How to put on a Horse Show in 5 Days – February 2009

Geoff Young

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It can be done. I’ve seen it, I went to it, and had more fun at this show than many I have been to. It had the feeling of a neighborhood block party except this block party had top of the (blood) line horses jumping big jumps, and first class people that were having a blast being around one another and the horses, doing what they love to do, with some cash thrown in to add juice, great food and drink, and, well, let me tell you how it was done.

It was a Sunday evening when Cameron Fitch and Ian Griffis were talking over a glass or two of wine. Cameron is a jumper rider who, with partner Jami Jensen, own Crooked Willow Farms in Larkspur, Colorado. Ian is a jumper rider as well, and his wife Susie and daughters Haley and Georgia jump and compete. They are the definition of a horse family.

“We had been talking for months about trying to put on a horse show,” said Ian. “The idea was to put on a show that wasn’t in competition with any ‘A’ shows, but rather an old fashioned European type of horse show sponsored by local businesses for local riders without a lot of expense, with a focus on fun.”

Cameron added, “maybe it was the wine and port but we decided right then and there to stop talking about it and just move forward and do it and learn from it. To just do something even if it’s right!”

The goal wasn’t just this one show, but several, held every weekend in Colorado for young riders on a budget. Colorado has an active summer circuit and the National Western Stock Show provides competition for a week in January, but this plan would hopefully attract more riders outside of the state to come and compete, and more importantly, it would give Colorado riders more reasons to stay home and compete, thus increasing interest in the sport.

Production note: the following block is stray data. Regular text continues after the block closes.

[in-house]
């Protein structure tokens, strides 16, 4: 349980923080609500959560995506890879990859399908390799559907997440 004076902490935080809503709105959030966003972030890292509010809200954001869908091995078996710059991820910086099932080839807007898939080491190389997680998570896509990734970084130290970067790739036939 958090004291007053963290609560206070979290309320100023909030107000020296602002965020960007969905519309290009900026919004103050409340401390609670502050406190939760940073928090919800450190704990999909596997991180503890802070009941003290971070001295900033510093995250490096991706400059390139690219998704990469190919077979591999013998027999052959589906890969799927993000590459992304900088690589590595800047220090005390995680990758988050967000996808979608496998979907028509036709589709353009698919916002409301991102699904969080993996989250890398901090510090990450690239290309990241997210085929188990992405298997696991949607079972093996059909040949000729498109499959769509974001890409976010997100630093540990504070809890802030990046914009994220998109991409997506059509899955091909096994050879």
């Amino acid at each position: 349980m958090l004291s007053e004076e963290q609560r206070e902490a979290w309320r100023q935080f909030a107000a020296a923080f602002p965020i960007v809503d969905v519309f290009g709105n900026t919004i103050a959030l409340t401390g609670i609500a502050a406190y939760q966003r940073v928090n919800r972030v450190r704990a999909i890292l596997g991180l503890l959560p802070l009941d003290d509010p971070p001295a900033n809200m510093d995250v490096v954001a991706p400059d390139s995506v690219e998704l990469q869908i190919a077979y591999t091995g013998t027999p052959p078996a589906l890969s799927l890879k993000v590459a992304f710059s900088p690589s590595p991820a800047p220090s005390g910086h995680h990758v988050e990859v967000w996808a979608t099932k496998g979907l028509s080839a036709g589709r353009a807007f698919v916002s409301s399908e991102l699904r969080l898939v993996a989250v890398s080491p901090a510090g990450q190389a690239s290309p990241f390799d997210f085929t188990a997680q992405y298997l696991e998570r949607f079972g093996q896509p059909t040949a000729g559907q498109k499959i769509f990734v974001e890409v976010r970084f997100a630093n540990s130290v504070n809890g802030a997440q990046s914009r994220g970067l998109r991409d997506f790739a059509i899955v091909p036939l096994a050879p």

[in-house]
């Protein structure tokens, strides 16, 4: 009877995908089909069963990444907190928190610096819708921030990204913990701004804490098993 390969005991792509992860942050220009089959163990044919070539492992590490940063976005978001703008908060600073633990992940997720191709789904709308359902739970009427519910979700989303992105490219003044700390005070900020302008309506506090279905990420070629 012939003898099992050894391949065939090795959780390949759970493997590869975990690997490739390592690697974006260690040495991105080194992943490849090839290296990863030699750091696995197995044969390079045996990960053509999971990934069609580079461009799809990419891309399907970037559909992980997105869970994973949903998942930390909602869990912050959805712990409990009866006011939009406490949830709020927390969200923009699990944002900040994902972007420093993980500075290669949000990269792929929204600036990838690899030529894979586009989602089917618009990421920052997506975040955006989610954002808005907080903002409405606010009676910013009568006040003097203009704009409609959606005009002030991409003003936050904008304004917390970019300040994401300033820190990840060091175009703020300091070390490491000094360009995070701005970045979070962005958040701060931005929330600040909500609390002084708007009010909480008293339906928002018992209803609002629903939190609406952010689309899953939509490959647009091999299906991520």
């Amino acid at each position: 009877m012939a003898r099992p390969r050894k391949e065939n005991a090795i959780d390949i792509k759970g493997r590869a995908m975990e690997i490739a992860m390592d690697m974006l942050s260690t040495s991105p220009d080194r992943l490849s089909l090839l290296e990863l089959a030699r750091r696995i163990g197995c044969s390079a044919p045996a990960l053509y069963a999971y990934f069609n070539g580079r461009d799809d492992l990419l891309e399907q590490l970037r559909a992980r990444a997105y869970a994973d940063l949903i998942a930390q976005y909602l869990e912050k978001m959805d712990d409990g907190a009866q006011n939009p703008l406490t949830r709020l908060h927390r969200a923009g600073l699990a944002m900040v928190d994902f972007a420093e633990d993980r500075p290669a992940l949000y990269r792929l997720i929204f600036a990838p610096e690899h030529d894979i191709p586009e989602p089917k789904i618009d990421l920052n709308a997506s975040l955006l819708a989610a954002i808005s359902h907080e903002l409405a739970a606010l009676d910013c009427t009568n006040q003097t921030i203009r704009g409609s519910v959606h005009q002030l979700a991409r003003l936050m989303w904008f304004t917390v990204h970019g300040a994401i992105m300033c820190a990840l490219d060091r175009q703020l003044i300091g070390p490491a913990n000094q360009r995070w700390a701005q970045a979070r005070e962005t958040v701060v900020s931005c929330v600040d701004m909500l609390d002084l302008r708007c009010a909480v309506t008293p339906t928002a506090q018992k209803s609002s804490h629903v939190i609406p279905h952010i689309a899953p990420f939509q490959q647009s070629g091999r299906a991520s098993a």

“When do you want to do this?” Ian asked Cameron. “Next Saturday,” replied Cameron, who is not known as a procrastinator. The idea was conceived, a plan was hatched, and Cameron and Ian set out to put on a horse show with only five days to prepare and execute.

1 Monday

The show was to be held at Jami and Cameron’s magnificent Crooked Willow Farms facility. It had a large indoor for the course, a lounge big enough for a party, and plenty of stabling for the horses. Cameron immediately found a title sponsor in Sandstone American Ranch, who offered support not just for this show, but also for a series of shows to follow.

Sandstone’s Kurt Crawford was the point man and as he put it, “Sandstone has a commitment to the sport horse industry in Douglas County, Colorado and we want to see these types of events grow in this area. Sandstone’s 100-year ranch heritage is built on respect for the land, the love of the horse, and the outdoor Colorado lifestyle.“

It was a perfect partnership since Sandstone American Ranch consists of 2000 acres of breathtaking land across the road from Crooked Willow Farms, and is offering over 100 custom home sites adjacent to over one million acres of the Pike National Forest.

Day one was in the books and a location and title sponsor for the show had been found.

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2 Tuesday

Ian and Cameron got on the phones, made about half a dozen calls to riders, and then let the grapevine spread the word. They then went about rounding up more sponsors for the show. By the end of the day they had Aviation Sales, Kate’s Saddlery, the Griffis Group, Crooked Willow Farms, and of course, Horse Connection magazine signed on as sponsors.

3 Wednesday

Inquiries were made looking for someone to cater the event. Rising Video was brought onboard to provide video and closed-circuit coverage of the show, volunteers were contacted, and Becky Andrews agreed to design the course while Victor Kanaps signed on as judge.